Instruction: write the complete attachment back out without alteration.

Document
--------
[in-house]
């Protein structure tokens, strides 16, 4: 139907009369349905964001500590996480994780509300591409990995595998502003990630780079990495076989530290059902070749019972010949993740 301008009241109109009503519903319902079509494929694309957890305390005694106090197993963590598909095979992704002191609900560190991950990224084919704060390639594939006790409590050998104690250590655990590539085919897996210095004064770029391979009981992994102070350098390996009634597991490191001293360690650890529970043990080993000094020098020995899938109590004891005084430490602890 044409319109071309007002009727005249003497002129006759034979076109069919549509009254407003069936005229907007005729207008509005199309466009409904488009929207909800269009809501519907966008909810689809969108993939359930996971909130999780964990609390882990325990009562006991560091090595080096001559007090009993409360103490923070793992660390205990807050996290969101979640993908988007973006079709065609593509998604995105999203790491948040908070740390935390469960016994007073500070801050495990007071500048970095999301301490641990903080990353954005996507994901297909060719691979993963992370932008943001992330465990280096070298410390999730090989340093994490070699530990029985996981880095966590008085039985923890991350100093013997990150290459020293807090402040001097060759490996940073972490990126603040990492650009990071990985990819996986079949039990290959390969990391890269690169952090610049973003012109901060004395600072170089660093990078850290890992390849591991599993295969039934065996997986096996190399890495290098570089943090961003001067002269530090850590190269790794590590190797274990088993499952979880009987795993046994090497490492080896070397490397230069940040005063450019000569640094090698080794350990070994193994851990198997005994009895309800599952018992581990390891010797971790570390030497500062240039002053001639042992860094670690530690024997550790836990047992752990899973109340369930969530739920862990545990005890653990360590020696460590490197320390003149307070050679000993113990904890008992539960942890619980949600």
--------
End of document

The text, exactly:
[in-house]
């Protein structure tokens, strides 16, 4: 139907009369349905964001500590996480994780509300591409990995595998502003990630780079990495076989530290059902070749019972010949993740 301008009241109109009503519903319902079509494929694309957890305390005694106090197993963590598909095979992704002191609900560190991950990224084919704060390639594939006790409590050998104690250590655990590539085919897996210095004064770029391979009981992994102070350098390996009634597991490191001293360690650890529970043990080993000094020098020995899938109590004891005084430490602890 044409319109071309007002009727005249003497002129006759034979076109069919549509009254407003069936005229907007005729207008509005199309466009409904488009929207909800269009809501519907966008909810689809969108993939359930996971909130999780964990609390882990325990009562006991560091090595080096001559007090009993409360103490923070793992660390205990807050996290969101979640993908988007973006079709065609593509998604995105999203790491948040908070740390935390469960016994007073500070801050495990007071500048970095999301301490641990903080990353954005996507994901297909060719691979993963992370932008943001992330465990280096070298410390999730090989340093994490070699530990029985996981880095966590008085039985923890991350100093013997990150290459020293807090402040001097060759490996940073972490990126603040990492650009990071990985990819996986079949039990290959390969990391890269690169952090610049973003012109901060004395600072170089660093990078850290890992390849591991599993295969039934065996997986096996190399890495290098570089943090961003001067002269530090850590190269790794590590190797274990088993499952979880009987795993046994090497490492080896070397490397230069940040005063450019000569640094090698080794350990070994193994851990198997005994009895309800599952018992581990390891010797971790570390030497500062240039002053001639042992860094670690530690024997550790836990047992752990899973109340369930969530739920862990545990005890653990360590020696460590490197320390003149307070050679000993113990904890008992539960942890619980949600």